Today we continued working on creative nonfiction. We did some more warm-ups and then talked about the essay assignment; I also made suggestions for other warm-ups to do on your own from ch. 7 to help in generating ideas for the essay. We read and discussed some more samples from Burroway: “Red Sky in the Morning” on p. 173 and “A Note About Allen Tate” on p. 56. Homework: read “The Inheritance of Tools” on p. 93.

Tuesday, 10/28

Today we began our work on creative nonfiction, using ch. 7 of Burroway to guide us. Students did some warmups, we discussed the difference between memoir and personal essay, and started reading “The Knife” (end of ch. 7) as a professional example. Homework: work on those poem 2 & 3 revisions. And bring in whatever you’ve done for me to check on Thursday.

Friday, 10/24

Today was our last round of workshopping for poetry; next week, we’ll start a brief unit on creative nonfiction. Homework: read ch. 7 in Burroway and complete Try This 7.1 and 7.3; in addition, work on those revisions of poems 2 & 3, which I’ll probably check next Thursday.

Wednesday, 10/22

Today students workshopped their #2 poems in smaller groups — and did a really good job. We will do our last round of poetry workshopping on Friday. Homework: ch. 7 of Burroway will be due next week. 

Monday, 10/20

Today was a work day to type up poems 2 and 3. We will be workshopping these poems on Wednesday and Friday this week. Long-term Homework: we will start a short unit on creative non-fiction next week. You will need to read ch. 7 of Burroway for next Tuesday, so please start on that now if you can. There will be additional homework assigned over the weekend pertaining to the start of this unit.

Thursday, 10/16

Today I was absent for a Newspaper class field trip. The sub took you through some writing exercises to try and get ready for the poems #2 & 3 that you’ll have time to type on Monday. Those poems will be workshopped on Wednesday and Friday of next week.

Tuesday, 10/14

Today was more work towards poems 2 and 3 — several warm-ups, and some exercises with form (pantoums) and finding inspirations in other poems (“Poetry Rides the Bus”). Homework: find and bring in a published poem to use in class on Thursday.

Thursday, 10/9

We workshopped one last poem today, and then jumped back into pre-writing for poems 2 and 3. Those poems will be workshopped in small groups the last week of October. I also gave out progress reports and talked about the importance of not skipping homework every night (unless you’re happy with a D or F). Besides the spotty homework from some of you, I’m pretty pleased with the work and participation I’m seeing. Keep it up! We finished the class talking about revision. Homework: bring in a copy of the draft of your poem we workshopped as well as evidence that you’ve been working on revising it. I'll check those on Tuesday.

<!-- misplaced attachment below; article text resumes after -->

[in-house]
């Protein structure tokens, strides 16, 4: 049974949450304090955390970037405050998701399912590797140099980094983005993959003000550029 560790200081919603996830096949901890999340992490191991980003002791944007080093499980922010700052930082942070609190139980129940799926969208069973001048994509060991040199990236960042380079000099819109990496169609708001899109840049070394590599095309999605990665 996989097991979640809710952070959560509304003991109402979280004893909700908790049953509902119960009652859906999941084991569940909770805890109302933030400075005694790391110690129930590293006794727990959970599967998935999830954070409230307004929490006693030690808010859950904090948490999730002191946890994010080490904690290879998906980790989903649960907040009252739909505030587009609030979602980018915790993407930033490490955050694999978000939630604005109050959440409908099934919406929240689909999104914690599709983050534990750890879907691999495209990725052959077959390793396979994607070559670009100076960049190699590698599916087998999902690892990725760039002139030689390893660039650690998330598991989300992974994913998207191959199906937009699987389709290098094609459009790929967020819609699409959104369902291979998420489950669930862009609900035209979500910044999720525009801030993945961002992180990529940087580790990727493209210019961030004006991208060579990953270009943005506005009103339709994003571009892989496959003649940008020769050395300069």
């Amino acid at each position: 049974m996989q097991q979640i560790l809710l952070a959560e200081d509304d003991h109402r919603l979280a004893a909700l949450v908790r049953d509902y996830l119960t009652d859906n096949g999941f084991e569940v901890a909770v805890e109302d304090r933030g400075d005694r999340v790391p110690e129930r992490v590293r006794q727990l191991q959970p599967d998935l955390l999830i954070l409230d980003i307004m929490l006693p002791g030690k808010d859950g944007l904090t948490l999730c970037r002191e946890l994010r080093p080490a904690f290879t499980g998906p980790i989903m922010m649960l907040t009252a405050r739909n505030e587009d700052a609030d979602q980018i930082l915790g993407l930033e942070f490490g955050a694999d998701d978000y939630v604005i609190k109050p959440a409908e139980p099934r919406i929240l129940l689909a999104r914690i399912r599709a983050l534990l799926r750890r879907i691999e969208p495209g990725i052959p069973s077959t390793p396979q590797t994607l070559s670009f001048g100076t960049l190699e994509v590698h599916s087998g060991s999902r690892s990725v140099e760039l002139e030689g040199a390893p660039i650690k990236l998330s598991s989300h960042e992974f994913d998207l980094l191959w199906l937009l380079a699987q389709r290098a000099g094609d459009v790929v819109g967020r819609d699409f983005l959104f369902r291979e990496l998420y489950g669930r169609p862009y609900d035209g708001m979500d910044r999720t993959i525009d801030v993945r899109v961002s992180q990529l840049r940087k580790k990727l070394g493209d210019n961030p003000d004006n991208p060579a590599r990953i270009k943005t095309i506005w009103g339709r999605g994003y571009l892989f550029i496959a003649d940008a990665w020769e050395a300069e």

Tuesday, 10/7

Today was our last full day of workshop for Poem 1. Homework: I gave everyone an extra day to complete last week’s homework, the Try This 2.6 and 2.10 exercises in Burroway.

9-25 through 10/3

I was absent for two days, so workshopping was put on hold. The sub had in-class assignments to help you continue filling your journal in preparation for poem #2. The class also had a visit from the counseling department to discuss senior-year stuff. After my return, we resumed workshopping, which should finish up next week. Homework for Tuesday, 10/7: complete the Try This 2.6 and 2.10 exercises in Burroway.

Tuesday, 9/23

Today was more workshopping of poems. Make sure you spend some time after your poem is workshopped reviewing the suggestions and making edits and changes to your poem — it’ll be a whole lot harder if you wait until December to do this.

Friday, 9/19

Today we began our first round of poetry workshopping. It was unfortunately cut short by the ill-timed senior meeting, but everyone seemed to do a pretty good job for just the first couple times around. We’ll finally spend a whole class for workshopping on Tuesday.

Wednesday, 9/17

Today was primarily a work day for typing your first poem for workshop. We will begin workshopping those poems in class on Friday.

Monday, 9/15

Today we primarily talked about line breaks, and the choices poets make on where to break lines and stanzas. We practiced with the Sylvia Plath poem “Lady Lazarus” — deciding where line breaks might go, and then comparing it to the actual poem. Afterwards we talked about the assignment for Poem #1, which we’ll start workshopping on Friday. We also had Stephen from the Art Institute do a presentation during the second half of class. Homework: Work on Poem #1; use Burroway to help (particularly ch. 6); you must type and hand in your workshoppable poem #1 at the end of class on Wednesday.

Thursday, 9/11

After checking the homework for today, we started with a couple warm-ups. We then talked about some of the things poets do to affect the sound of a poem. We used this to do an exploration and practice with end rhymes and iambic pentameter in Shakespearean sonnets. Homework: finish your sonnet; also, do Try This 9.1 on p. 311 in Burroway.